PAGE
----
Module 6 of 7
Talk about the book
Take time after you finish reading to have an informal conversation about the book. Look in their faces and listen intently to the children’s ideas and what they are sharing with you. After reading aloud is a good time to keep talking together to focus on what’s special about reading. Learn about their interests so you can request books from the school that will engage them even more!
Don’t test children on their comprehension, just ask them to tell you about the book. Have a serve-and-return conversation and follow their lead.
Was there anything you liked about the book?
Was there anything that was confusing? Surprising?
Have you read other books like it? How is this the same? Different?
Has anything that happened in this book ever happened to you?
When you were reading, could you ‘see’ the story happening in your imagination?
Ask the child to try and find the first letter of their name in the book.
Help the child make connections between the read-aloud and their own life.
Remember to wait after asking a question or making a comment. Count inside your head for 5-10 seconds. This quiet space helps children feel invited to respond and gives them time to think.
Expanding the reading experience
Use open-ended questions over close-ended questions. Close-ended questions only require a yes or no answer, whereas open ended questions require a child to form an answer, and allow for more discussion.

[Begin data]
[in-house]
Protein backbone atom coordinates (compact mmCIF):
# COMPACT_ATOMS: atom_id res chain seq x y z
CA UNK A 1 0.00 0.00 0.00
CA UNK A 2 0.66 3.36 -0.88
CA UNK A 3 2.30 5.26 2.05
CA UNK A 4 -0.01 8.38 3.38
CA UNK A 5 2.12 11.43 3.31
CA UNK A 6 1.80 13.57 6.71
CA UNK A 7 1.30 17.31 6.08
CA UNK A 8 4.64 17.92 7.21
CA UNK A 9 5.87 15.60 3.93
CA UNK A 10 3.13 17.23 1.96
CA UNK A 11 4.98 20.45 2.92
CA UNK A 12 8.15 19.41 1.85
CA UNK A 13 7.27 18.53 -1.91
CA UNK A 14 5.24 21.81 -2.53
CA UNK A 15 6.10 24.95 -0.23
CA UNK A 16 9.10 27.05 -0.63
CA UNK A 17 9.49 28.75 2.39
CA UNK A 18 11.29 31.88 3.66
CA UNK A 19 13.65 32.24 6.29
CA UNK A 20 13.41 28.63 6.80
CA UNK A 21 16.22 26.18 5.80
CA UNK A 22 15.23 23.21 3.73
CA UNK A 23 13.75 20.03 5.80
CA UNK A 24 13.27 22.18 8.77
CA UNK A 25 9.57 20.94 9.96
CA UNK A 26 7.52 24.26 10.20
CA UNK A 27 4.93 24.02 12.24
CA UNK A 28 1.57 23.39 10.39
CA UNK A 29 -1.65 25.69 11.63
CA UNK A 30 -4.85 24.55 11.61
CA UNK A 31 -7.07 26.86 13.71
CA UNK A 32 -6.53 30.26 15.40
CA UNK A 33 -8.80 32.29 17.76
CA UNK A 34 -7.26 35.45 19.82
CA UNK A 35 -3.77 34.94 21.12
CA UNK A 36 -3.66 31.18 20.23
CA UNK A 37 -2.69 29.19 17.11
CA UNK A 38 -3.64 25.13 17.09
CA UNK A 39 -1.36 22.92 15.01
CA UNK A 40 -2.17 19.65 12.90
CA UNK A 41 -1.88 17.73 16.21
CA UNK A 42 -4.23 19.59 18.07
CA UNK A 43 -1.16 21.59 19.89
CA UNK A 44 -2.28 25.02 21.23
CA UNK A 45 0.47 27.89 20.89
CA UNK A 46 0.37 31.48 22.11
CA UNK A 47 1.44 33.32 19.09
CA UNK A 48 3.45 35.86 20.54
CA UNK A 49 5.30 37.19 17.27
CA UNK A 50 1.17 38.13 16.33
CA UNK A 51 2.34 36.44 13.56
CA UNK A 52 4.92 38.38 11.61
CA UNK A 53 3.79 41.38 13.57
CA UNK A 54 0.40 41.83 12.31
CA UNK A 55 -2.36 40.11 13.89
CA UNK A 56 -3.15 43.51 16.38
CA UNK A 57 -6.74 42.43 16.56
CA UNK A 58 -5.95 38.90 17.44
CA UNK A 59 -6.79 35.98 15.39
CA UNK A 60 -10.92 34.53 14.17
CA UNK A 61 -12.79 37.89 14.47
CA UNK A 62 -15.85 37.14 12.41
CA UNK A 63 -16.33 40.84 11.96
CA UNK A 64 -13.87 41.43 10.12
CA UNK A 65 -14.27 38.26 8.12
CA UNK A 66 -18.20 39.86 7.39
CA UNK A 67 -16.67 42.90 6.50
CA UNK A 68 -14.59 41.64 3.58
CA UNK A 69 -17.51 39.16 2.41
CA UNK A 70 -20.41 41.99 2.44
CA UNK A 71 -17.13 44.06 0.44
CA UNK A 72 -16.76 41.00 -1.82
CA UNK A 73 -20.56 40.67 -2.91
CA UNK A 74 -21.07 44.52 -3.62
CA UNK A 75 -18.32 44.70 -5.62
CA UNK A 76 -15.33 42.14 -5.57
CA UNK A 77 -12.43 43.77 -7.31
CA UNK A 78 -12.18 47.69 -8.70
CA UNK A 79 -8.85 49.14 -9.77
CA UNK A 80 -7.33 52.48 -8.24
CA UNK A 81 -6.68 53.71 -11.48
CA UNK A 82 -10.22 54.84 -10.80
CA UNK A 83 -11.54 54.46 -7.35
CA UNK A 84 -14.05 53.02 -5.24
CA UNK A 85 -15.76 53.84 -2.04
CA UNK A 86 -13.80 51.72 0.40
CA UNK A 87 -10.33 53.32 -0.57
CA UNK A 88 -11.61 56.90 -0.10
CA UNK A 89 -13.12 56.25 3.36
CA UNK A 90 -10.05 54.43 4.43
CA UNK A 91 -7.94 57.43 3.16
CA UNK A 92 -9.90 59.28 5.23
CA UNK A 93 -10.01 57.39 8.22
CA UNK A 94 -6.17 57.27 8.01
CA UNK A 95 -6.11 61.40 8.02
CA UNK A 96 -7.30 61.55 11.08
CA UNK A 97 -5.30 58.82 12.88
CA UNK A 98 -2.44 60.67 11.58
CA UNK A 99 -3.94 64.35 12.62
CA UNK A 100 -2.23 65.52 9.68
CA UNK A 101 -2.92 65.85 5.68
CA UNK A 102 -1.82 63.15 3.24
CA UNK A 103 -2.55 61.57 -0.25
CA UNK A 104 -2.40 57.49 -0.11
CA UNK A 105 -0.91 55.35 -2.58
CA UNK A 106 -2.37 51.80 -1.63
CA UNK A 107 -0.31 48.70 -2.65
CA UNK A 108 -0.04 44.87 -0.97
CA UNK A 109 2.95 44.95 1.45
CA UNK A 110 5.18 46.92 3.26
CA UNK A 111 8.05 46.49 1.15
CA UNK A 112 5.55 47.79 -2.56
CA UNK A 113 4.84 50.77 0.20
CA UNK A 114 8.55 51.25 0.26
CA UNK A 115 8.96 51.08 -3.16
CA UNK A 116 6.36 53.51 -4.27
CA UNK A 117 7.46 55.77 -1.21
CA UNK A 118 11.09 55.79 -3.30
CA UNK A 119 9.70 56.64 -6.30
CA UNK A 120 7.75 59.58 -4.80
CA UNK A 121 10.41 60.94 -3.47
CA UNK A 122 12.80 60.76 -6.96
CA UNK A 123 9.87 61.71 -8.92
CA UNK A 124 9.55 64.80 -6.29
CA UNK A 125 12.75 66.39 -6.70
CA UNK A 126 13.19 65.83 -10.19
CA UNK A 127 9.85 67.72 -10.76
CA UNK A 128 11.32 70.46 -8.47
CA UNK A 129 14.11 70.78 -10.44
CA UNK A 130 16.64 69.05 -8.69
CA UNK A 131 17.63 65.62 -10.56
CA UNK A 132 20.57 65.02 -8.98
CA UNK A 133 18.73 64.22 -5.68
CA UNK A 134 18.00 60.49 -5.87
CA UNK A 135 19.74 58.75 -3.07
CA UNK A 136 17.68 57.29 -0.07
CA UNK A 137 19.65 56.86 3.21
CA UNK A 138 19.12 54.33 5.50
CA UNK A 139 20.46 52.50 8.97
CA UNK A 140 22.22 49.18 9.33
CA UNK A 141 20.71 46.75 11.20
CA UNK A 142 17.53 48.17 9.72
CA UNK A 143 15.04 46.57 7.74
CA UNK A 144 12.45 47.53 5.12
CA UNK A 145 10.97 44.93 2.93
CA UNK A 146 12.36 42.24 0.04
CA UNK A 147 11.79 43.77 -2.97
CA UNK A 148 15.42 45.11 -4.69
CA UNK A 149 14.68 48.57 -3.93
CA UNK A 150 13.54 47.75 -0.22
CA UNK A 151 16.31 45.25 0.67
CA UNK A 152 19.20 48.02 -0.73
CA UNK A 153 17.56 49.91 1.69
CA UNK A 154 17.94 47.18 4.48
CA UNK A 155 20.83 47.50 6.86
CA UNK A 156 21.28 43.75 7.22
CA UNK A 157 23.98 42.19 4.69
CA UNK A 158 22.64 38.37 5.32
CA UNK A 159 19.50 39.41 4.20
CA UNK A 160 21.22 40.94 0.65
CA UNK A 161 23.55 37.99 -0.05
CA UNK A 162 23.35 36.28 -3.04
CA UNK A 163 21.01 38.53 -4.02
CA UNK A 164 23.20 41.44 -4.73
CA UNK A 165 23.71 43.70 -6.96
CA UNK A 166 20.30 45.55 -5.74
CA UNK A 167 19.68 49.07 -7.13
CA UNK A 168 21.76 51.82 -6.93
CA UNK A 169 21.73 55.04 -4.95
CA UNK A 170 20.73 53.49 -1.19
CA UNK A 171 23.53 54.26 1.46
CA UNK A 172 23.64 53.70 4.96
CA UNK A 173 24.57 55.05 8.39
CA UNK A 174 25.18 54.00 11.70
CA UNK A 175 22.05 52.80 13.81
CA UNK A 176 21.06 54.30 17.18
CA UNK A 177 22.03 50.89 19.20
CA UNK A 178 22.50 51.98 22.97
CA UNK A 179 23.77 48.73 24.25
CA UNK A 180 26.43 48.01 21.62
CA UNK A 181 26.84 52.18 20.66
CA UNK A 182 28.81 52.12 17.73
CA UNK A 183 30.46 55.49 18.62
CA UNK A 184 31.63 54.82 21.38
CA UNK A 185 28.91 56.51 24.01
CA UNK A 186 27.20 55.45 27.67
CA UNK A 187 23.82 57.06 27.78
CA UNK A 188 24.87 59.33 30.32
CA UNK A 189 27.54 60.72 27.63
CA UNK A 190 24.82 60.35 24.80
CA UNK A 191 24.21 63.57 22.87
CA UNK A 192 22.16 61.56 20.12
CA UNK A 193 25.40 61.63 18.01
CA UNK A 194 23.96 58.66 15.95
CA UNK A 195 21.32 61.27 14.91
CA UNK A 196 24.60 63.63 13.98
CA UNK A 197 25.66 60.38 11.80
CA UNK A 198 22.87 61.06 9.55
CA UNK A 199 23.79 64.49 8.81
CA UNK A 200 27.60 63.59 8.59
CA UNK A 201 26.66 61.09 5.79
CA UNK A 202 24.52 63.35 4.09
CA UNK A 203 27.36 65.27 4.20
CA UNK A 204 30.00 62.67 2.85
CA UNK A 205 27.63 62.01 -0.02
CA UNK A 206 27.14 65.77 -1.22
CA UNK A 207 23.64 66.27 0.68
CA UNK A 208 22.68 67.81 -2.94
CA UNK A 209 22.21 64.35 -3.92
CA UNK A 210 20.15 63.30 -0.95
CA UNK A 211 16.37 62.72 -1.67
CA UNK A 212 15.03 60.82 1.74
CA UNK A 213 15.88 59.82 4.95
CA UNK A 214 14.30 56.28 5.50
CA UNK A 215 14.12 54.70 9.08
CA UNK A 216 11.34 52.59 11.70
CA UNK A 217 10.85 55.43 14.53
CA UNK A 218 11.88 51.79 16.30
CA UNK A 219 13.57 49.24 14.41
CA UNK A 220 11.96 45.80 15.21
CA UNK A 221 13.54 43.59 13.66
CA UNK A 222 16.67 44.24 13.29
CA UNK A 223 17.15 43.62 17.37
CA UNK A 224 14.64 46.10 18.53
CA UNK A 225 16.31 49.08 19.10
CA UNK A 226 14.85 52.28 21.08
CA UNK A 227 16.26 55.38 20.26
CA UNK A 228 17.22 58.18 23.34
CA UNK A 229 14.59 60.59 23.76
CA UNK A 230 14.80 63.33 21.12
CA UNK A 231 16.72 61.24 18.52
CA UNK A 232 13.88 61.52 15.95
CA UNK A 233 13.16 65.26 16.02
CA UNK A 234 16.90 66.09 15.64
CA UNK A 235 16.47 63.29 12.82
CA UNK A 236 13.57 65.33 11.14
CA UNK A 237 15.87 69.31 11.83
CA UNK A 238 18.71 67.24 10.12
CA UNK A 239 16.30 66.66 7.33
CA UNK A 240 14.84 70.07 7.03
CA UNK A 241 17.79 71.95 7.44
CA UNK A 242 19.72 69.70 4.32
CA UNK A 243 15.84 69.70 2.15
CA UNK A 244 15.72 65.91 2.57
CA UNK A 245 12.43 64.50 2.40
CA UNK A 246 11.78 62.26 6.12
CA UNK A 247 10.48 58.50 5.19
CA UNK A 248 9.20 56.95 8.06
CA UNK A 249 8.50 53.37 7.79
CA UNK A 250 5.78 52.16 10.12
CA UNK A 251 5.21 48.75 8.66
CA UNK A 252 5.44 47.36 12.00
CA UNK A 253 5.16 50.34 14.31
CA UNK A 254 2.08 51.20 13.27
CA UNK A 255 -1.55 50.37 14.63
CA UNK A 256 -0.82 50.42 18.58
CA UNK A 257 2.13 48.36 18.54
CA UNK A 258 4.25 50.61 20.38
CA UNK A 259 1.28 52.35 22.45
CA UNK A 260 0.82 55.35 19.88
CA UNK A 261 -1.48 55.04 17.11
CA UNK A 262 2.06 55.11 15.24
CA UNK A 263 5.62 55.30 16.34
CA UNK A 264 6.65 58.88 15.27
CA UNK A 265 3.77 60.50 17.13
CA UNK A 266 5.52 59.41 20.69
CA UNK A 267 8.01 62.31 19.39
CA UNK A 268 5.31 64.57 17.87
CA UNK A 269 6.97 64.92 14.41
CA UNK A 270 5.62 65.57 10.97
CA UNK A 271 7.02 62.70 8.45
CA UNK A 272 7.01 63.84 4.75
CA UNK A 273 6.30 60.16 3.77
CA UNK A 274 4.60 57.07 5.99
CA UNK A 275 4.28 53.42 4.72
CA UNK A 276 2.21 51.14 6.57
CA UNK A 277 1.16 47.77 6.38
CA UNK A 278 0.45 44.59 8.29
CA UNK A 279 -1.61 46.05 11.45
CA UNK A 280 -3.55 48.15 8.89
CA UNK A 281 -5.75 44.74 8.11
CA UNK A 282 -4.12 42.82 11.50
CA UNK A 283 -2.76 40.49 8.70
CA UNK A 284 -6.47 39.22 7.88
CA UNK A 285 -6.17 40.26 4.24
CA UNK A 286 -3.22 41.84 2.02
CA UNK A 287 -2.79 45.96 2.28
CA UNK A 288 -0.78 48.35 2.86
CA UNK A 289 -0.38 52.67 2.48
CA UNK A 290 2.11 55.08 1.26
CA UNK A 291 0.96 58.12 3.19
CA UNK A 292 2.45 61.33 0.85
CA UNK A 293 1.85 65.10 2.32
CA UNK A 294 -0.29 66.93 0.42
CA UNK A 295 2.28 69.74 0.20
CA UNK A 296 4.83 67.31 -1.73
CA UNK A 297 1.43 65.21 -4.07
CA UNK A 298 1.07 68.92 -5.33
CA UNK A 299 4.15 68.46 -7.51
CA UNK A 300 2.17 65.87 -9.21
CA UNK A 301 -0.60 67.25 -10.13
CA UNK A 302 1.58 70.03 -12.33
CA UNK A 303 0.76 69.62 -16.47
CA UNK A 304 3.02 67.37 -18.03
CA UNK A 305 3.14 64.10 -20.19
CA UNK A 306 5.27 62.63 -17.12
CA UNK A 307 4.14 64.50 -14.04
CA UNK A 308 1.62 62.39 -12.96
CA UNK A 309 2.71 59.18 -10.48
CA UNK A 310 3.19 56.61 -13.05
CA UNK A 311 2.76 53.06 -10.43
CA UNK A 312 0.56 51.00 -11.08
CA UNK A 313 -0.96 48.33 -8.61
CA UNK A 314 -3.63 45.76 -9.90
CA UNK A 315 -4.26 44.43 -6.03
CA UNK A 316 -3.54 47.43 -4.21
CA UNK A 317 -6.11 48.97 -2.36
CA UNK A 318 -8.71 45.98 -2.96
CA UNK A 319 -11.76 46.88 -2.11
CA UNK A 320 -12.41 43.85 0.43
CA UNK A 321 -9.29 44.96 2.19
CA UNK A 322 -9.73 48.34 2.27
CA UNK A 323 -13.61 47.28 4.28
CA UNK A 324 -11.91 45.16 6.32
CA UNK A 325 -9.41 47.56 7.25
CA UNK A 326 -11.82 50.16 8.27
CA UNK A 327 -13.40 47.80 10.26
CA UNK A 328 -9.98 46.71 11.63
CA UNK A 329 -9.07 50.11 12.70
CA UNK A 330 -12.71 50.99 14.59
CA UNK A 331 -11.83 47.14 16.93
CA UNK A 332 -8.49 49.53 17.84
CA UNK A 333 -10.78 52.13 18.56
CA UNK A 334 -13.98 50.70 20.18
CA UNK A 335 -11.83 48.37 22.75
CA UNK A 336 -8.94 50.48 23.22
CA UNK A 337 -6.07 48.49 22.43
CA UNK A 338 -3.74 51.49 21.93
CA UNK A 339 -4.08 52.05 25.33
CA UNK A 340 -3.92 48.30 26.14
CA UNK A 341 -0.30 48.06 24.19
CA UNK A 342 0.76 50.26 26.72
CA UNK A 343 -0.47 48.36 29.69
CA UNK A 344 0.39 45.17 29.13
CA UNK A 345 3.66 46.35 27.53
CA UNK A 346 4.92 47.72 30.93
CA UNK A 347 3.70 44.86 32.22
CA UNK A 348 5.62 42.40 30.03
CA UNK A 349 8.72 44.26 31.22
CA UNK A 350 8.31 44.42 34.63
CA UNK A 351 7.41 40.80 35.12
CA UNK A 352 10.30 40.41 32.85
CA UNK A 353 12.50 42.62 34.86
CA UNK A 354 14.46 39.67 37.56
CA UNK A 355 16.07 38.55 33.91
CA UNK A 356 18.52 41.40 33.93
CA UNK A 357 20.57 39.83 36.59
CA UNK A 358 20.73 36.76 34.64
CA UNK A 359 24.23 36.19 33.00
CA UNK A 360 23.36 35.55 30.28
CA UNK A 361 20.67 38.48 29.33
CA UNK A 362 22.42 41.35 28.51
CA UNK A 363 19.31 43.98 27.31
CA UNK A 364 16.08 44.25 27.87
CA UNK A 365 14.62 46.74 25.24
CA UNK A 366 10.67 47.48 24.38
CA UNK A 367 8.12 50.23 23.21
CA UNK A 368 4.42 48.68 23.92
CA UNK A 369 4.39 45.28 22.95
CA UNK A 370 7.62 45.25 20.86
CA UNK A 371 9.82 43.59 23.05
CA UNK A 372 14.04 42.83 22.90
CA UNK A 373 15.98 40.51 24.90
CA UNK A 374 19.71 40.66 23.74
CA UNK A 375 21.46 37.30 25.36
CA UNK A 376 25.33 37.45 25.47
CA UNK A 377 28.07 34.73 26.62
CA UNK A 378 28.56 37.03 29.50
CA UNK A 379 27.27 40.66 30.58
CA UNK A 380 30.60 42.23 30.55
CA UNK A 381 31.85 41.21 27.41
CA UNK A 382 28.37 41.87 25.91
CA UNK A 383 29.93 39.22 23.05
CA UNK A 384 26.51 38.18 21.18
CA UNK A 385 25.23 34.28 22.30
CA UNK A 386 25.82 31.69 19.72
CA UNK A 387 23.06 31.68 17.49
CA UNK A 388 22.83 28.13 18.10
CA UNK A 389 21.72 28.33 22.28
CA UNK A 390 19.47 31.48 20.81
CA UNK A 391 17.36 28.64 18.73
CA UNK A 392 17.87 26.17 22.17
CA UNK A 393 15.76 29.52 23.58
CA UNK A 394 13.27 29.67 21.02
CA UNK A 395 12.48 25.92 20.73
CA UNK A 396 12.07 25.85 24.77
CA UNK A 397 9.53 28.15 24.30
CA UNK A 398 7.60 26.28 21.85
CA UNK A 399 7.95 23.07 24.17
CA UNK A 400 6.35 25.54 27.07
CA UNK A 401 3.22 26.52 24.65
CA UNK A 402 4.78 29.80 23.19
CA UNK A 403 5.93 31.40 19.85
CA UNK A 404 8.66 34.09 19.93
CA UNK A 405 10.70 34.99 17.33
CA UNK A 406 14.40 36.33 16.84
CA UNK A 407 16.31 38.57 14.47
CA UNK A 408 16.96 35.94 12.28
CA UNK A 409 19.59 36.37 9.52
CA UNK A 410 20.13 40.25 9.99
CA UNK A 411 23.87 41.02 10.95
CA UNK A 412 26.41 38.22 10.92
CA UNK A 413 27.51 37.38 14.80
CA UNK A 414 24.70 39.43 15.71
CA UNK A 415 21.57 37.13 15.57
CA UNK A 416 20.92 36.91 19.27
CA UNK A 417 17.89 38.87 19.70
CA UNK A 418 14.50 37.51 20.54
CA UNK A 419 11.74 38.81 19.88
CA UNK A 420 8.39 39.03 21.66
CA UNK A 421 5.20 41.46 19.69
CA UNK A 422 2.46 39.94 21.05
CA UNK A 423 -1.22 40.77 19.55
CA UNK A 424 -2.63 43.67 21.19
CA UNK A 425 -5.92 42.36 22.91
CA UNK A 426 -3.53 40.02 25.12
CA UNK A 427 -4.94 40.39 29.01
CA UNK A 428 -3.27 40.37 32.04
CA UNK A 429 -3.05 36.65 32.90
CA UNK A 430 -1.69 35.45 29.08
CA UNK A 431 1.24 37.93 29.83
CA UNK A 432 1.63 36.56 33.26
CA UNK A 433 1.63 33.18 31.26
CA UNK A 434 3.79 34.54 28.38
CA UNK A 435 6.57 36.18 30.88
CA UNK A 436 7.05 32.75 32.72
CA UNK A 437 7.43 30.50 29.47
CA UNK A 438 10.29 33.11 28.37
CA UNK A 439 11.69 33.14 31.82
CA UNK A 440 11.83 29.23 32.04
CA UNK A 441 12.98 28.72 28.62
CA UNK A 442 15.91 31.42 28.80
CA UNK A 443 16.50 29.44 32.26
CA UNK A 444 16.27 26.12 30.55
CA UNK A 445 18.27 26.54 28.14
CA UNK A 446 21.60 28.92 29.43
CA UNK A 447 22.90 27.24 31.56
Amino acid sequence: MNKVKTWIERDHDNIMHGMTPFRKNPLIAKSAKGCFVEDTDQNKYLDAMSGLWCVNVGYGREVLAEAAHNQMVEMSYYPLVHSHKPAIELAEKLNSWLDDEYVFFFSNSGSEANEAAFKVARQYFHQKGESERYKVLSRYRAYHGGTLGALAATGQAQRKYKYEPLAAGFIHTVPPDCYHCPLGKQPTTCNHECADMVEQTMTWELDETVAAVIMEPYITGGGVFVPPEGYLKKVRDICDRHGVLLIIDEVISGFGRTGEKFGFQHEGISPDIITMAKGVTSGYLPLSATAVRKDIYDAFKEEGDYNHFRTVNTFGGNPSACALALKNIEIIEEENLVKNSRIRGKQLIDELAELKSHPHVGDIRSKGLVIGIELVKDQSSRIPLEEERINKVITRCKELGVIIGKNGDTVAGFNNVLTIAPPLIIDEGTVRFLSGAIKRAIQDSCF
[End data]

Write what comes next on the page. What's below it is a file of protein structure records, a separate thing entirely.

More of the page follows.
Close-ended question example
Q: Do you like going to the park?
Open-ended question example
Q: What is your favourite thing about going to the park?
A: I love the slide.
Q: Why do you like the slide?
A: It’s so fast!
Adding comments, rather than questions, helps build rapport and encourage back-and-forth, serve-and-return communication that is so important for language growth. Comments are less directive than questions, and encourage the conversational turns to keep going.
Tell me about your family.
Tell me more
Tell me more about lions.
Add your opinion
Really, you like lions? They scare me. I really like otters because they are playful.
Activities to try
Talk about new, big, cool words by using child-friendly language and explain the main meaning of the new word by using words children are likely to know already. Invite them to say the new word out loud several times. Use multiple words which mean the same thing, which helps to increase the child’s vocabulary.
Have fun playing with rhyme
Try choosing a word from the book: What might rhyme with ‘pool’? School, stool, drool, cool, fool. Then make a silly sentence with the rhyming words. “The cool fool stood on a stool at school and fell into the pool.”
Play the Name Game
Use the cards to play the Name Game. Children enjoy this guessing game! The skills that it targets are oral language, asking and answering questions, categorizing, and reasoning.
Teach them a tongue twister
See if they can say it quickly. Slow it down and ask them to listen for the sound they hear most often in the words. Substitute their names into the tongue twister that begins with the same letter of their name.
Clap out syllables
- Ask the child how many syllables or word parts they hear
- Clap out the syllables in the word
- Make sure you pick out words that are pretty easy to clap out
Here are some examples:
- water: wa 👏 ter 👏
- butterfly: but 👏 ter 👏 fly 👏
- drum: drum 👏 (Just one! Kids often have a harder time when the word is just one syllable.)
Remember to model this to the child, you are teaching them this concept, not testing them!
Keep in mind
Take time to talk about the book
Read the book again sometime
Remember to READ EVERY DAY THAT YOU EAT!